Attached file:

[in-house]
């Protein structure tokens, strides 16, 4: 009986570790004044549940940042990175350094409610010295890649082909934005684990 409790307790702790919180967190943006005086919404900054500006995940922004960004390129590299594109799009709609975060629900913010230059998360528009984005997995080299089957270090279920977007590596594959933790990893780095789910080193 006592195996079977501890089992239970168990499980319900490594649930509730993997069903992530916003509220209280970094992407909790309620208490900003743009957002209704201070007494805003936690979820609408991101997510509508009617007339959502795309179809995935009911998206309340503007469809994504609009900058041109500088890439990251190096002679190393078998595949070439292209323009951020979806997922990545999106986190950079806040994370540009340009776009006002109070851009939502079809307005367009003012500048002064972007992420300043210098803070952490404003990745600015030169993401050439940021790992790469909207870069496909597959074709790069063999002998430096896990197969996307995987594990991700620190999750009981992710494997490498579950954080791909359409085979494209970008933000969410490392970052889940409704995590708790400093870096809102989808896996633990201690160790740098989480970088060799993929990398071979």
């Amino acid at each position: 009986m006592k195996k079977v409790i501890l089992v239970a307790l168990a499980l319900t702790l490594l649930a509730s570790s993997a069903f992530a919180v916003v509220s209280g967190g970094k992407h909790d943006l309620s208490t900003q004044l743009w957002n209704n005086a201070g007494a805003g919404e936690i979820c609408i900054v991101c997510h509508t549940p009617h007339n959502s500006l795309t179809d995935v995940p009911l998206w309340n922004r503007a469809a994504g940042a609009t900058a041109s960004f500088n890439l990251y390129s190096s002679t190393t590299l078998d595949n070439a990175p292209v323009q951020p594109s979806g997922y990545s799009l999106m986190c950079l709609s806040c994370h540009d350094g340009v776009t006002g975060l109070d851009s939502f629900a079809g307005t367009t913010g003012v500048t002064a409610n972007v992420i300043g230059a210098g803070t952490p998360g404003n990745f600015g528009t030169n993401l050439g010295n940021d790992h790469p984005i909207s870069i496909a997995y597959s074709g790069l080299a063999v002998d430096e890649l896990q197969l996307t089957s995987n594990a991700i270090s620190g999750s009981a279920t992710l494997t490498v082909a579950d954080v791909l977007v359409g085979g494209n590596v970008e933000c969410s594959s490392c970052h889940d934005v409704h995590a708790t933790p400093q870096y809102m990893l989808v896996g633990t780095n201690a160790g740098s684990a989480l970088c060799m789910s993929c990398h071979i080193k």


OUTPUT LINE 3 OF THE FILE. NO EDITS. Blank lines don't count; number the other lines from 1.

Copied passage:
């Amino acid at each position: 009986m006592k195996k079977v409790i501890l089992v239970a307790l168990a499980l319900t702790l490594l649930a509730s570790s993997a069903f992530a919180v916003v509220s209280g967190g970094k992407h909790d943006l309620s208490t900003q004044l743009w957002n209704n005086a201070g007494a805003g919404e936690i979820c609408i900054v991101c997510h509508t549940p009617h007339n959502s500006l795309t179809d995935v995940p009911l998206w309340n922004r503007a469809a994504g940042a609009t900058a041109s960004f500088n890439l990251y390129s190096s002679t190393t590299l078998d595949n070439a990175p292209v323009q951020p594109s979806g997922y990545s799009l999106m986190c950079l709609s806040c994370h540009d350094g340009v776009t006002g975060l109070d851009s939502f629900a079809g307005t367009t913010g003012v500048t002064a409610n972007v992420i300043g230059a210098g803070t952490p998360g404003n990745f600015g528009t030169n993401l050439g010295n940021d790992h790469p984005i909207s870069i496909a997995y597959s074709g790069l080299a063999v002998d430096e890649l896990q197969l996307t089957s995987n594990a991700i270090s620190g999750s009981a279920t992710l494997t490498v082909a579950d954080v791909l977007v359409g085979g494209n590596v970008e933000c969410s594959s490392c970052h889940d934005v409704h995590a708790t933790p400093q870096y809102m990893l989808v896996g633990t780095n201690a160790g740098s684990a989480l970088c060799m789910s993929c990398h071979i080193k």